The Talking information Center in Marshfield has formed the area's first collaborative low vision group with the Marshfield Council on Aging, Duxbury Senior Center, the Kingston Council on Aging, and the Plymouth Center for Active Living. It meets on April 9.

MARSHFIELD – The Talking Information Center has teamed up with four area councils on aging and senior centers to host the first collaborative low vision group on the South Shore.

The Marshfield Council on Aging, Duxbury Senior Center, the Kingston Council on Aging, and Plymouth Center for Active Living are working with the center on the new information and support group.

Anna Dunbar, assistant executive director at the Talking Information Center, said the group will be open to the public and residents of any South Shore town.

"There have been a few different groups in our towns, but each has been a little different, and some have not lasted," Dunbar said. "We felt there is a need on the South Shore, and the beauty is that we can broadcast the group meetings and then have them available as podcasts on our website."

The first meeting will be from 11:30 a.m. to 1 p.m. Monday, April 9 at the Talking Information Center at 130 Enterprise Drive.

Jim Bunnell, executive director of center said, “The goal of this collaborative support group is to share  information that will help individuals with vision loss to continue to live healthy and independent lives.”

The topic of discussion for the first meeting will be transportation. Kerry MacDonald will facilitate; MacDonald works with other low vision support groups and helps young people with low vision develop their vocational skills. MacDonald has been totally blind since birth, because of  complications of retinopathy of prematurity (ROP). She is a therapist with a master’s degree in social work from Simmons College and  works at Interfaith Social Services in Quincy.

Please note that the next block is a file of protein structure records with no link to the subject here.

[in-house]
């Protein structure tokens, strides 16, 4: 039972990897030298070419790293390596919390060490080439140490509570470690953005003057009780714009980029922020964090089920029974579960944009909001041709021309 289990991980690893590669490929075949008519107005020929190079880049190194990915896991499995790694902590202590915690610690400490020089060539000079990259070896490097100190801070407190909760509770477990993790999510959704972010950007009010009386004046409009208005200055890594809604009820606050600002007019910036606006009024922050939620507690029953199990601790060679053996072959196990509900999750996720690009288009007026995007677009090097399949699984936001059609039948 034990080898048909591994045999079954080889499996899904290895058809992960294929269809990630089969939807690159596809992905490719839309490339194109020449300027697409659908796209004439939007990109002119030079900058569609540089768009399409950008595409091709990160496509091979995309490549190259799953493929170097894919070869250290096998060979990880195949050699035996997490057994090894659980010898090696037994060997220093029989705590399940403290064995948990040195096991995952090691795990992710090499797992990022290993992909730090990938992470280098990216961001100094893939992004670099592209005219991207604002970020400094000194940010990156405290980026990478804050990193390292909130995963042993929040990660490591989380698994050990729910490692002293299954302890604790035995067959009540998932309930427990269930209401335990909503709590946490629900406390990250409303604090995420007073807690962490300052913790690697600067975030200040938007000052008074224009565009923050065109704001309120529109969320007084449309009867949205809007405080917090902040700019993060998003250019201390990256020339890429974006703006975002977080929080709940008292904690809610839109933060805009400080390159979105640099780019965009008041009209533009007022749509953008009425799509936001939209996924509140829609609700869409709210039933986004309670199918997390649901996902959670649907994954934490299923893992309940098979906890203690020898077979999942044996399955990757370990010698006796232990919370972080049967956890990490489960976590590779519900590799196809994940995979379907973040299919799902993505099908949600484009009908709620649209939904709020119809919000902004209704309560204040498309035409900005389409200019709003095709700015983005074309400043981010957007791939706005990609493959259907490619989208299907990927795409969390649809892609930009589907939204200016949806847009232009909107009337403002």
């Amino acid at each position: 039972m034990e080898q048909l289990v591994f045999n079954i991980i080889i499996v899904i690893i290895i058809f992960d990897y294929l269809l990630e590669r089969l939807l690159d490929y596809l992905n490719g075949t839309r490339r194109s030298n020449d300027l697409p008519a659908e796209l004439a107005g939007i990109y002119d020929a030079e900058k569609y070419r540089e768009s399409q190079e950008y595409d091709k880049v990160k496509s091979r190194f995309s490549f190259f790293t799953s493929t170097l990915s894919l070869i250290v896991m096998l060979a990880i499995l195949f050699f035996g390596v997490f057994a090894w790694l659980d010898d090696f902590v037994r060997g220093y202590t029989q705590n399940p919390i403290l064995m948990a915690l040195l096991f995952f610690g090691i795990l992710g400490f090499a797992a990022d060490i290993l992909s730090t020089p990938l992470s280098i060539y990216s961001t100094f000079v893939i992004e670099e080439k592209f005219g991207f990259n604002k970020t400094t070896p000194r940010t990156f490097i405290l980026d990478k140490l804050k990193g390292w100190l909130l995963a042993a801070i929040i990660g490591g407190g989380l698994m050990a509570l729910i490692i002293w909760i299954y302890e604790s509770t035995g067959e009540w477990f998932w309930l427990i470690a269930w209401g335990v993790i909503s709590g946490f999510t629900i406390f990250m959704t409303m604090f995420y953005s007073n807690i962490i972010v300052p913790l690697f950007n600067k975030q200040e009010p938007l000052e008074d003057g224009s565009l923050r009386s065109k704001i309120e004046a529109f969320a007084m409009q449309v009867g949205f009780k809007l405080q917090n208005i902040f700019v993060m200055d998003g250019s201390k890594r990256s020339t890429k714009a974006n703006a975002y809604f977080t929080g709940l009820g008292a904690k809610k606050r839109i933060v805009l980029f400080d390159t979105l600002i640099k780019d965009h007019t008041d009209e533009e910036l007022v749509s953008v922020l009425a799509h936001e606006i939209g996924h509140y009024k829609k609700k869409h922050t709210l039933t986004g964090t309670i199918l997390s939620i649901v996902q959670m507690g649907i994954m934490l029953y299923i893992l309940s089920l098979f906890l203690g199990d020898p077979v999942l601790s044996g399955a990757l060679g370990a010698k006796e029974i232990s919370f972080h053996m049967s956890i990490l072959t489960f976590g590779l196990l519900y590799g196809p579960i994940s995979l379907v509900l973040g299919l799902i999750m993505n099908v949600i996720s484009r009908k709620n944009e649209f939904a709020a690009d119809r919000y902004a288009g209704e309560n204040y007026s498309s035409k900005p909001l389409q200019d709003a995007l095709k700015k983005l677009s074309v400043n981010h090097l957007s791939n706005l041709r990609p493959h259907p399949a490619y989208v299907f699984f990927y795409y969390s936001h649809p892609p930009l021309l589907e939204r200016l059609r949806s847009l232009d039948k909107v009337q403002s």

"There will be a good mix of ages," Dunbar said. Many who deal with vision loss are older people because of conditions like macular degeneration that strike people in later years, but many younger people are also affected. The expectation is that they will be able to help each other.

"The need for more transportation is huge," Dunbar said. "There is almost a complete lack of transportation on the South Shore for people with vision loss – unless someone lives in a city or large town, it is very hard to get around."

The Hingham Senior Center also has a low vision support group that meets monthly.

Individuals with low vision and those who know someone with low vision are invited to join the collaborative meetings.

Anyone who is unable to attend the support group may tune in to TIC’s live broadcast of the low vision group at noon on that day. Visit the center's website at ticnetwork.org or call 781-834-4400 to learn more about how to listen to TIC.

The group meetings will be posted on the center's website as podcasts on the special programs page.

To reserve a seat at the low vision group or to arrange transportation,  contact your local senior center or council on aging. A light lunch will be provided.

The Talking Information Center is a nonprofit reading service that broadcasts 24 hours a day to visually impaired listeners across the state.